My Muse is Gone

by Ed Davis on November 6, 2009

Beautiful soul, wondrous healer, my cat Teaker is gone. And my grief is stronger than I’d thought—but how can you know or possibly prepare for passage . . . from having to losing a being on whom a great deal of your daily equilibrium depends? My loyal friend; my reliable muse, lounging on my lap while I wrote; my teacher; the indisputable queen of my household: Tequila Jane Church-Davis (1990-2009). Her death was beautiful: holy and simple, moving, as she portrayed her usual empathic knowingness.

Beneath the Blanket

Just before alternative veterinarian Dr. Susan Rogers arrived at our house on Tuesday evening, October 27, with her black bag and needles, my wife Viki commented how, in recent days, you could stick your hand beneath the blanket where she’d hidden and Teak no longer clutched your finger. And then she did it!—she weakly grasped the finger of the mama who’d rescued her, a screaming kitten, from the cornfield across the highway in front of our old house on Route 68 just south of Young’s Dairy.

And Teaker didn’t protest when the doctor’s husband Bob gripped her hind leg to find the vein in which to insert the needle, though she always hated for her back legs to be messed with. She knew, oh she knew, in those wise, trusting eyes why we four were gathered around her, on the floor and beside her on the couch, touching her, offering the sweetest words we had to return her great gift of kindness by helping her end her kidney-diseased life.

The Empath

As we watched the sodium pentathol take effect, I recalled how, after a few years, we became aware of Teak’s healing powers. Whenever Viki and I became excited and raised our voices as we discussed issues or people that were disturbing us, Teak would rise from whatever lap she was lying on, probably mine, and begin her circuit. We’d become gradually aware our therapist was on duty, quietly circling from my wife’s side, then to mine, beseeching us with her grave stare to relax, calm down, quit being so negative. Chill out, she seemed to say, stress the spiritual. And usually we did.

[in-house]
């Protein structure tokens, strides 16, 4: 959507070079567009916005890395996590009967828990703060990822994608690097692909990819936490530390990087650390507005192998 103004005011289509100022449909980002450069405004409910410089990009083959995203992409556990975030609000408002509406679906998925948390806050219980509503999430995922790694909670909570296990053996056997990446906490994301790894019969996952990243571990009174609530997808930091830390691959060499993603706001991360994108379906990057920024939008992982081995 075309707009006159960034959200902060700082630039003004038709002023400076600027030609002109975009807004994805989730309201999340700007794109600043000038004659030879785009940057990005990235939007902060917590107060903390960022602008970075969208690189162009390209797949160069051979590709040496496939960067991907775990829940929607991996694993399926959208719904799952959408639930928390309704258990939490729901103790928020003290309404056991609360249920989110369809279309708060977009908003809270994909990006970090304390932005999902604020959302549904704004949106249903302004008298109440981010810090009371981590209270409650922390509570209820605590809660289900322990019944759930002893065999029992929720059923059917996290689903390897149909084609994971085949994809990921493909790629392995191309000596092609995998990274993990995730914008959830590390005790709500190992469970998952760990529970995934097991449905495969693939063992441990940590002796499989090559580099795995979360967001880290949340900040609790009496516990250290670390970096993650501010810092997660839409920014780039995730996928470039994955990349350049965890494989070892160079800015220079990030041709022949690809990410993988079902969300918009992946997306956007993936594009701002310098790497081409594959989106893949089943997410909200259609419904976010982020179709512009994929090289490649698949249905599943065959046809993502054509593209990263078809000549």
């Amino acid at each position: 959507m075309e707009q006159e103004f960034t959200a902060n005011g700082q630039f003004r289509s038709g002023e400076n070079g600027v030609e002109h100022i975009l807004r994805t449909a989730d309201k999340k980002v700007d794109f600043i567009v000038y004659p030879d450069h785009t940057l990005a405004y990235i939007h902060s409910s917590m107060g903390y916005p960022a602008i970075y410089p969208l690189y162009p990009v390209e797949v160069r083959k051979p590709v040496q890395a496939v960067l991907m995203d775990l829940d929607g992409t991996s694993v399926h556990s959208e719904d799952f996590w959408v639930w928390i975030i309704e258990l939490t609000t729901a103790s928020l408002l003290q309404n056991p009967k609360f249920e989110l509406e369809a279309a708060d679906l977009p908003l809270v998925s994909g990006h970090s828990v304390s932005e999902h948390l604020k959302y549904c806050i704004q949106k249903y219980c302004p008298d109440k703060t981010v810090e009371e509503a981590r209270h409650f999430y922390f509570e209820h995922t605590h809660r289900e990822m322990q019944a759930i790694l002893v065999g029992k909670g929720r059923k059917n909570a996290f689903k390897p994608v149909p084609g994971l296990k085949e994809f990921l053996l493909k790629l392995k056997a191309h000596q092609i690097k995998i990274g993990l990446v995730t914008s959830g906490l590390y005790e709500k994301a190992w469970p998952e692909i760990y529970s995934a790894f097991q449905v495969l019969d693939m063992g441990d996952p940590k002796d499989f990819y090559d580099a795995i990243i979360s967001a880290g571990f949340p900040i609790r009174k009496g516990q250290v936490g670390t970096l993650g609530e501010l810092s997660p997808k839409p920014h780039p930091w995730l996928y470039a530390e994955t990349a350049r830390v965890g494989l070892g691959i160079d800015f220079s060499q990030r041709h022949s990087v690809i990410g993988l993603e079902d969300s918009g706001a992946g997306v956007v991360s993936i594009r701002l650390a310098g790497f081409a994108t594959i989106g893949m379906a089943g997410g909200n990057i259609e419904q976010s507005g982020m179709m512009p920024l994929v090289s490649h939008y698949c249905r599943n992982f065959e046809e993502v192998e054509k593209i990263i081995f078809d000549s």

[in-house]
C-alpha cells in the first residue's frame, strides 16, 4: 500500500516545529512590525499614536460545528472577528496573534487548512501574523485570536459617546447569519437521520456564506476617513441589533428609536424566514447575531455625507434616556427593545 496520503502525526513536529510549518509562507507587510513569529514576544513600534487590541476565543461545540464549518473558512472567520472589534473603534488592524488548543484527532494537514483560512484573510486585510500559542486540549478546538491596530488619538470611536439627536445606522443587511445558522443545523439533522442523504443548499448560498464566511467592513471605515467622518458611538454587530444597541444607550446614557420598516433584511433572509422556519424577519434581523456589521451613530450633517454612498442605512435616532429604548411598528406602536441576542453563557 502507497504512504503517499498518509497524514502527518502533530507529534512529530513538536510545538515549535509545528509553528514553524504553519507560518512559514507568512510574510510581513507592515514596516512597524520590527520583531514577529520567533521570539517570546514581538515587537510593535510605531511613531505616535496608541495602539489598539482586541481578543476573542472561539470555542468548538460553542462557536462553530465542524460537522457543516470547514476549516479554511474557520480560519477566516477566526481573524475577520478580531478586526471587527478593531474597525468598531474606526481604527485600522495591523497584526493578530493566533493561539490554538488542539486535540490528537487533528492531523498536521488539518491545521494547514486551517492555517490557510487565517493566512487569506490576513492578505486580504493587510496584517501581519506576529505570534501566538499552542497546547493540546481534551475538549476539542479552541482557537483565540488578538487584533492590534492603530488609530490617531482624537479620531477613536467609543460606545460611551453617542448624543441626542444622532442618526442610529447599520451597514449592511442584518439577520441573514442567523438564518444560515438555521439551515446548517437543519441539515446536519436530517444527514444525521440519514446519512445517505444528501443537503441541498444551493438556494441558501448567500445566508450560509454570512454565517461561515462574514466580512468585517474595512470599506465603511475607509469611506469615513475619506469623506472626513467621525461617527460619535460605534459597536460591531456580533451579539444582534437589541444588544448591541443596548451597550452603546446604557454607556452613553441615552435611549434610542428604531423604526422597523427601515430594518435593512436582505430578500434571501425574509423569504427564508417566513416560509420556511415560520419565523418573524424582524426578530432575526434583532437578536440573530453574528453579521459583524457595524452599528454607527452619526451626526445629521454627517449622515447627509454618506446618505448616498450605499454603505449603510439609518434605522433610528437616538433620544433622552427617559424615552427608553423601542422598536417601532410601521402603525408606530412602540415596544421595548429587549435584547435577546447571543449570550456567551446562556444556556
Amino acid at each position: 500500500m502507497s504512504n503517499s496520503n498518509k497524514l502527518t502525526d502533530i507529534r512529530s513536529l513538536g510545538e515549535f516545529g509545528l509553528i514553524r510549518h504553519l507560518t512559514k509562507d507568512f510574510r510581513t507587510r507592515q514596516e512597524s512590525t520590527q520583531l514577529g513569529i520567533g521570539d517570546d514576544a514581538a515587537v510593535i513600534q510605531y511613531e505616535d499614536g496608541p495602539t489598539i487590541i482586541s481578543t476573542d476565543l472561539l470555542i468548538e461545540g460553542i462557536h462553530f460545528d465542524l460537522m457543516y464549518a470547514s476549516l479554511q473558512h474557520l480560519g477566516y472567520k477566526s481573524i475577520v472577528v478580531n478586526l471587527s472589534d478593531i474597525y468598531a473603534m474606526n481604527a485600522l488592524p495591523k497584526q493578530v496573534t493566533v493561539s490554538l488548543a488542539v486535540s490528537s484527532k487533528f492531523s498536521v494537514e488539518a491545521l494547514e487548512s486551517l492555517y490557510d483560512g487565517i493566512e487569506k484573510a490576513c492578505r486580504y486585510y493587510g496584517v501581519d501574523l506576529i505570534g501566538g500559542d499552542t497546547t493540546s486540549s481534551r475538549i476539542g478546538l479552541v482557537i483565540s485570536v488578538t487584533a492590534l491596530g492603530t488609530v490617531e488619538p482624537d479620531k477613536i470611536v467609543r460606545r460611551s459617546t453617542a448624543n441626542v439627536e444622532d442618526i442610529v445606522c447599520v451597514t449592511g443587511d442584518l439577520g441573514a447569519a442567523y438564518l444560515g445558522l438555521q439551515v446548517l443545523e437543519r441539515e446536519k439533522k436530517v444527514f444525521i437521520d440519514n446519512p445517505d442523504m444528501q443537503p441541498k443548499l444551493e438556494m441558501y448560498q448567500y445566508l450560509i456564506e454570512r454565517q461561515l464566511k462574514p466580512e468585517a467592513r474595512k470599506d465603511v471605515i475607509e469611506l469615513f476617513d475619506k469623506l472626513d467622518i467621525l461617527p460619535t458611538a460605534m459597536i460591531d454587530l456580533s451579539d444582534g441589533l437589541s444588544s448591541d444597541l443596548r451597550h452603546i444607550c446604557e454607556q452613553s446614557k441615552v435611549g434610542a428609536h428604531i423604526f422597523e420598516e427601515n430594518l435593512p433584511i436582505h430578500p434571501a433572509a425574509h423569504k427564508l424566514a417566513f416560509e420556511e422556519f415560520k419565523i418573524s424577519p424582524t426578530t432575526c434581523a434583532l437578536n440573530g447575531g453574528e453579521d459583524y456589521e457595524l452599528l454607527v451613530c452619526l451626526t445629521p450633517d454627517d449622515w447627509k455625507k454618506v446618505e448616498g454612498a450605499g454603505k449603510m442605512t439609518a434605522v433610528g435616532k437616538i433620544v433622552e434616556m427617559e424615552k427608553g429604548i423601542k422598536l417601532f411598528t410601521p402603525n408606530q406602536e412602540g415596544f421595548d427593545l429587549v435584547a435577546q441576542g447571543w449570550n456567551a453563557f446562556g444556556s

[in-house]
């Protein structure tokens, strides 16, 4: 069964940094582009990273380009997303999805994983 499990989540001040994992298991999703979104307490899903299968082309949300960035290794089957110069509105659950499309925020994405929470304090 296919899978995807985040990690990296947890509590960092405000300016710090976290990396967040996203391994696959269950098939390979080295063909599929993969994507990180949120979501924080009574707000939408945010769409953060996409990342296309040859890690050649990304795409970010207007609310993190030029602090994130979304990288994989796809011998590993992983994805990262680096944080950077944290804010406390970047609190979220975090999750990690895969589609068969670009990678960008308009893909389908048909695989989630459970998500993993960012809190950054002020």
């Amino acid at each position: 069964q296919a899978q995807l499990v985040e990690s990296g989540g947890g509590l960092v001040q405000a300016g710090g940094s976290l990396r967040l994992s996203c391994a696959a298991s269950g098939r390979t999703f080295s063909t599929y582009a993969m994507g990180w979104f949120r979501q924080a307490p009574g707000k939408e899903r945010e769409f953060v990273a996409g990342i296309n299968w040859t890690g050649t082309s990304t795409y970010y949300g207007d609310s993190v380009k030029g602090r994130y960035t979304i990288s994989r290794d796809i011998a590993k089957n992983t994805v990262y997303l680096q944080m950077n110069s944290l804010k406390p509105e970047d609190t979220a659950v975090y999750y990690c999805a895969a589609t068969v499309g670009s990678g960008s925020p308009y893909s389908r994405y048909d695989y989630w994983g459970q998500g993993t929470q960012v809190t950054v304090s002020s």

Brave Companion of the Road

As Dr. Rogers, Bob, Viki and I held and stroked her, those wide golden eyes became even more distant than they’d been the past twenty-four hours, and her tongue emerged as if to lick that last dollop of baby food (about all she would eat in her last days) off my finger. A tiny gasp or two and she was gone, my beloved, my best friend (besides my wife); my conscience, my task-master and demanding house-mate who shared with her three family members every intimacy—nothing held back from our adopted orphan, brave companion of the road for nearly two decades. I’m so grateful her end was peaceful, not traumatic; that her brother Livingston, watching from above on the back of the couch, didn’t grow alarmed as his sister relaxed, released and, as Dr. Rogers gently coaxed, looked for the white light.

God bless you forever, Teaker Jane, light of my life.

{ 1 comment… read it below or add one }

Jeanne November 17, 2009 at 6:19 pm

I'm so sorry about the loss of your dear friend. I went through the same thing with my dog, Esme, a few years back, so I understand.

Although time does make such events less present, I've come to the conclusion that there are some things you never really get over. We go through life accumulating scars, becoming more and more like old warriors who forever flinch at sudden, loud noises.

Nice place you've get here — thanks for inviting me over!


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